Melbourne mum-of-three Dee Thakkar was looking forward to some kid-free time while holidaying with her family and friends at Bintan Island in Indonesia. She and her husband had enrolled their three kids – Angad, then six, and twins Kabir and Krish, then four, into their resort’s kids’ club.
However, as Dee was dropping her kids off, she checked the kids’ club activities itinerary and noticed they would be swimming for part of the day. Something told Dee that she needed to stay close by.
While Dee’s husband, Prashant, and their friends were ready to kick off their kid-free day, Dee decided to hang back and remain by the pool where the kids’ club was stationed.
Mum instinct kicked in
Dee admits that she knew her kids weren’t strong swimmers yet and, when she noticed there wasn’t a lifeguard, she knew she needed to keep an eye on them herself. Just in case.
Call it mum’s instinct because, after half an hour of playing, all three of her boys ended up in the deep end, pushing each other down as they tried to keep afloat.
“They jumped on the slide and came down and went in the water but didn’t come back up. They were pushing down on each other to get up. I was so scared to see them in the water, not coming out,” Dee told 9Honey.
It was Dee that ended up rescuing her boys. She jumped into the pool and pulled them all out.
“When they came out they were all pink and blue, because they had been pushing down on each other to come out themselves.”
Her children were slightly shaken and remained afraid of the water for quite some time. The experience left Dee struggling to eat and sleep for weeks.
“I was petrified, I couldn’t hold on to myself for the next few days. It was like a nightmare, I couldn’t sleep or eat. If I hadn’t been sitting there… just my gut instinct to watch them. If I’d gone to do the activities (with friends) I would have lost my kids.”
While she brought it up with the hotel management, she was told the woman running the activities was a new trainee and wasn’t issued with an apology.
The experience has prompted Dee to open up a JUMP! swim school next month. She also shares her story to remind other parents that kids’ clubs may not come with the safety standards that we would like and expect.
“You place your trust in them, they should have the responsibility to keep kids safe around water and other activities. If they’re offering the facilities, make sure they’re capable of running these safely,” she cautioned.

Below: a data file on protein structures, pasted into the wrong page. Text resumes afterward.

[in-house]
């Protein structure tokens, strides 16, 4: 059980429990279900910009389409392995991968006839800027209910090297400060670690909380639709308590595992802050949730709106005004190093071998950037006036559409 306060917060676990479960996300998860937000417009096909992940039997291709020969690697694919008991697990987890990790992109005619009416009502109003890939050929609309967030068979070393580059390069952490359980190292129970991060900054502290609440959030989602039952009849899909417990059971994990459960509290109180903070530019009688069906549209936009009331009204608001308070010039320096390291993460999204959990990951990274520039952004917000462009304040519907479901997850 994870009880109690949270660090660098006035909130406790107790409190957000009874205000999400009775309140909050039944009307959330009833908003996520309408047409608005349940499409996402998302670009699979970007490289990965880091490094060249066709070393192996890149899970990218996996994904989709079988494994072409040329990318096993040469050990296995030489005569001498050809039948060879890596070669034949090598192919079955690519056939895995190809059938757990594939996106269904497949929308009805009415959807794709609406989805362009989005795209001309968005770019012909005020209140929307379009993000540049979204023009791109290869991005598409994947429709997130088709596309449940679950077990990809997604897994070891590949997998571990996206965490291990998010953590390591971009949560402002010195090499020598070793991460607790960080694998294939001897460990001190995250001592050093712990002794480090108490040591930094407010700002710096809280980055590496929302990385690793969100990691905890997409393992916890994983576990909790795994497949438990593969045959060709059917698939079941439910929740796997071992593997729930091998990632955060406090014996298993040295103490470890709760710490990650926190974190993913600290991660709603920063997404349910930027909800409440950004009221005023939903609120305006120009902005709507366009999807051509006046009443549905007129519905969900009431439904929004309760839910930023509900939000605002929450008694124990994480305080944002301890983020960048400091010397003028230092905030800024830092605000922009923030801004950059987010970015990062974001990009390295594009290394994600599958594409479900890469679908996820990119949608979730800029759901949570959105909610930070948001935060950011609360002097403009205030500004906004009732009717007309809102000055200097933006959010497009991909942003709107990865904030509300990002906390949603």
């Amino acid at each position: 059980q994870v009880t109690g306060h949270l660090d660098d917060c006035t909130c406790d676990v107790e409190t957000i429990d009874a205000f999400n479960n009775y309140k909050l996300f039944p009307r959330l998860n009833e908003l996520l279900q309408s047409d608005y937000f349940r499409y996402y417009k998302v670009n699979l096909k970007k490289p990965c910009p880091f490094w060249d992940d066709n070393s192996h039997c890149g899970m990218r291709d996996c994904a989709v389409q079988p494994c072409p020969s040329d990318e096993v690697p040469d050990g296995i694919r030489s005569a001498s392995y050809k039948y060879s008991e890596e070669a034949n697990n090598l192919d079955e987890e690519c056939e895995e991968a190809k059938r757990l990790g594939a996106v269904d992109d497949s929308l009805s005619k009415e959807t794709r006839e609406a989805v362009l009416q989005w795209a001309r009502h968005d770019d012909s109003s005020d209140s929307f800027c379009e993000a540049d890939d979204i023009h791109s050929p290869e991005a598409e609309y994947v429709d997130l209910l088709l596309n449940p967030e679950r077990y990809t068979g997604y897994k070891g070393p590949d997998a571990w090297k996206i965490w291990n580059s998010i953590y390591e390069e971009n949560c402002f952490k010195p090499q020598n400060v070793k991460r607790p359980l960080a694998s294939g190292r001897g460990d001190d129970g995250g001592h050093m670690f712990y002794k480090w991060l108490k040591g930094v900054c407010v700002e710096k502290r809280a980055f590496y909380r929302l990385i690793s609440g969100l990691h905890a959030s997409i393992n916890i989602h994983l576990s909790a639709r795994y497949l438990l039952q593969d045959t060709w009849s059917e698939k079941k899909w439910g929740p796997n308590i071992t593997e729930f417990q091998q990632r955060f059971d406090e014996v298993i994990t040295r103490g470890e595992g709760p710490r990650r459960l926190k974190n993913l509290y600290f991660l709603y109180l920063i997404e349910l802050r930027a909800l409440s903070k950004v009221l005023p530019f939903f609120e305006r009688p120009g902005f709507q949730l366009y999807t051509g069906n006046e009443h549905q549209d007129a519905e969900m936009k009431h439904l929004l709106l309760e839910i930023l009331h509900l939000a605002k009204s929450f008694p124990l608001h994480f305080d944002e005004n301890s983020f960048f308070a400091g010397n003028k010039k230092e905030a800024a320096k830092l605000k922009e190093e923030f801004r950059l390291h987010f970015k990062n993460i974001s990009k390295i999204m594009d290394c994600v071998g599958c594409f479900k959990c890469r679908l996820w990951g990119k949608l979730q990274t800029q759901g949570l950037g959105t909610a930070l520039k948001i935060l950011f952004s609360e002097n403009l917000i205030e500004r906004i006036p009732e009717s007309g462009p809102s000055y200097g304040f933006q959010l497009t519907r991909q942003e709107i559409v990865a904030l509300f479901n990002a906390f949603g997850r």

Water and pool safety
With summer approaching, it’s important that we give ourselves a refresher course on water safety, whether at home, in the backyard, at a public beach or pool or anywhere else where there’s water. Just last week two boys under 10 drowned in South Australia- one in a public pool and another in a bathtub.
Our best defense as parents is to apply these four safety action points any time our children are in or around water:
Actively supervise children around water. Limit distractions when the kids are playing in the water including mobile phones.
Another important thing is to nominate who is watching the children in the pool. Often, especially at parties or gatherings, adults will all be nearby but no one is the designated “supervisor”.
Take the time to point out who is on ‘pool watching duties’ and rotate this role around. This is also the case for parents on bathtime duties – never assume the other parent is doing it. Communicate and be clear.
Restrict children’s access to water. If you do have a backyard pool, make sure you have a council-approved pool fence and a gate that self-closes. Remove any pool toys, chairs, benches, etc that could act as a ‘step’ to get into the pool or open the gate.
In addition to the backyard pool, there are other water safety considerations around the house. Bathtubs are a big one. Even large eskies can be problematic for curious toddlers as can water fountains, open drains, dams, water tanks and buckets. Wading pools should also be fenced if they are over 30cm in depth.
Another important thing to remember is that inflatable pool toys can be dangerous as well. Read this mum’s warning after her son nearly drowned under an inflatable toy.
Teach children water safety skills. You’d be surprised how many parents admit they are not confident in their children’s water skills. Plenty of swim schools offer summer courses. If money is an issue, take a look at Swim it Forward where you can apply for free swimming lessons for your kids. More information is here.
Learn how to respond in the case of an emergency. Have a read of St John’s First Aid Guide which goes through the motions of what to do if you come across an emergency water situation.
Swimsuit colour chart
Another useful resource is this swimsuit colour chart which showcases what each colour of togs looks like underwater in both a lake and public pool. Orange, pink and yellow swimsuits were the most visible.